Since my early childhood days, my Dad was the leader and played in a musical band. They would play on weekends in the St. Joseph/Kansas City area and nearby towns. When Dad would be ready to leave on a Saturday afternoon, he would tell us, “I’ll be home when you get up in the morning.” We didn’t like it when he left, but his message of hope that he would return left us with great anticipation.
I remember getting up early the next morning and going downstairs, seeing his coat hung on the chair and having Dad’s distinct smell. And most of the time, there was a small gift of some sort waiting for each of us. What a wonderful feeling it was that our dad was home.
Later that year, the band received a big contract to travel and play all over the United States. They were asked to quit their jobs because this would require them to be on the road “full time.” The first time they left to play, they were going to be away from home for two months. Our father, our provider and protector was leaving. And not just for a night. Dad said that he would be home soon. This time waking up and running downstairs, I noticed that his coat was not on the chair. The paper was still rolled up, where was Dad? I remember wandering around the house feeling alone and abandoned.
Each week, we looked forward to getting a letter from dad, and mom would read those letters to us. Mine would read, “Dear Richie, how are you doing in school? Study hard and mind your mother. I’ll be home soon. Love, Dad.” These letters gave us hope and established a sense of trust in us that Dad was coming home, just as he had promised. But I would have given anything for him to walk through our front door just to see him.
In some way or another I am sure that many of us have had the experience of being separated from the ones we love. It can be a trying and difficult experience. During the time after the death of Jesus, the apostles and followers of Jesus were left feeling alone and abandoned. Their teacher and provider had been taken away. They had to wait in anticipation for what Jesus had promised them, that He would rise on the third day. . Death does not have the final say as we hear in one of our memorial acclamations, that “Christ has died, Christ is risen, Christ will come again.”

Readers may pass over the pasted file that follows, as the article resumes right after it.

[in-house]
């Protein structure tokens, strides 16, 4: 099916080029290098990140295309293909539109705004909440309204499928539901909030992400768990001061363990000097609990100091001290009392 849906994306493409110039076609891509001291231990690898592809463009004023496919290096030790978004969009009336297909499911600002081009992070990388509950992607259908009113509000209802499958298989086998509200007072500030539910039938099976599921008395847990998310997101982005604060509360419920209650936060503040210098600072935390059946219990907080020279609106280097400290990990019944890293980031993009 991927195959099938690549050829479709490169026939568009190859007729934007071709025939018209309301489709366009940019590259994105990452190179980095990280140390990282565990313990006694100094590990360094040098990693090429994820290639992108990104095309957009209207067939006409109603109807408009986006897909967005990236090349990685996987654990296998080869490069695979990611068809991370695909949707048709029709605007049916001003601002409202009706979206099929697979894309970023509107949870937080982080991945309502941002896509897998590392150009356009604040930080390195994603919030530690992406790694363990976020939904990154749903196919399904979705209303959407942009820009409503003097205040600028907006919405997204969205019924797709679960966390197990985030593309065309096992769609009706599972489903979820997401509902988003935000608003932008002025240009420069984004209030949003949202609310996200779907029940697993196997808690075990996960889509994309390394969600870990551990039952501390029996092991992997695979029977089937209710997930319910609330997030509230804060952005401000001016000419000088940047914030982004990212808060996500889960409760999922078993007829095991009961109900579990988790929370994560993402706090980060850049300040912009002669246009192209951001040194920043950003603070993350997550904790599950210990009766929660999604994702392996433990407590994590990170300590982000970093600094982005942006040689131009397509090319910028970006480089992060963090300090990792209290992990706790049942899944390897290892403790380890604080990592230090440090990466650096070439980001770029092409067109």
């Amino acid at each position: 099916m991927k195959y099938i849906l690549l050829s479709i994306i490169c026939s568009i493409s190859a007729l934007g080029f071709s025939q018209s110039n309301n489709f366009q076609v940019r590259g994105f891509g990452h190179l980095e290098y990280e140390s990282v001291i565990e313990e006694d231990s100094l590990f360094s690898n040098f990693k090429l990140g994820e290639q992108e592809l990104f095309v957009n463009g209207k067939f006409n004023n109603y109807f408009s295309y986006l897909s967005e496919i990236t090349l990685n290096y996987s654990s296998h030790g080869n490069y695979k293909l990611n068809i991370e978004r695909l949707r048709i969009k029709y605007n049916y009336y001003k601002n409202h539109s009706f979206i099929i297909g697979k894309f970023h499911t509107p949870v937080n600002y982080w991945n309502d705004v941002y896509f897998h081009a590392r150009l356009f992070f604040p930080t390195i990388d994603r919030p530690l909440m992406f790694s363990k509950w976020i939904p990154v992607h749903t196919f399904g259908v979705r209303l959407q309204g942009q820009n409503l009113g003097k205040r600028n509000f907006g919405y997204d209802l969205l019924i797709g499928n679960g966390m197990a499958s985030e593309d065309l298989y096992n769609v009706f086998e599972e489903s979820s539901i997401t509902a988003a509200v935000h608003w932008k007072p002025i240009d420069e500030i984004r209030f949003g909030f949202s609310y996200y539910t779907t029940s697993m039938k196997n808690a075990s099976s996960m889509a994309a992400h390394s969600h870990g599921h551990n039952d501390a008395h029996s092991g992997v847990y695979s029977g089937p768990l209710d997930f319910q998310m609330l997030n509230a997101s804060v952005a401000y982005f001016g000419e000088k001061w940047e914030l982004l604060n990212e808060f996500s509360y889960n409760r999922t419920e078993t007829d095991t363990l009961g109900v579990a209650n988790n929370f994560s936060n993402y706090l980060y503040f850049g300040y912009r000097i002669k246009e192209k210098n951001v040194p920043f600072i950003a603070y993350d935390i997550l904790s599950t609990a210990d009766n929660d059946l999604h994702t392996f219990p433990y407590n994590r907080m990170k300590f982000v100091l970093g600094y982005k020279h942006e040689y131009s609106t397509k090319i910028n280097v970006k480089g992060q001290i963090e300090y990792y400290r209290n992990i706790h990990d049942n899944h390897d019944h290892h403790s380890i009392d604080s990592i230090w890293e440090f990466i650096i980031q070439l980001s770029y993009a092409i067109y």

Each year during Lent, we are blessed to enter into our Lord’s passion and death, only to anticipate and rejoice in His resurrection. Our provider, our teacher, our Savior gives us this message of hope. Just as my mother gave us hope by reading our fatherâ€™s letters to us, we also listen to a message of hope as we hear the words of the gospel writers. It is our way of holding fast to the promise that Jesus has given us.
In the midst of the turmoil in our world, our church, and what we may have experienced in our homes, we need these words of hope. We are encouraged to put our complete trust in our Lord, who takes away our pain, sorrow, and sufferings of each day. And each year as we have waited for this glorious day of our Lord’s resurrection, we hold to the truth that He has conquered sin and death. No one else offers such a hope, because no one else has risen from the dead to be able to offer it – only the Lord. It is our message of hope that “Christ has died, Christ is risen, Christ will come again!”
Reverend Richard Rocha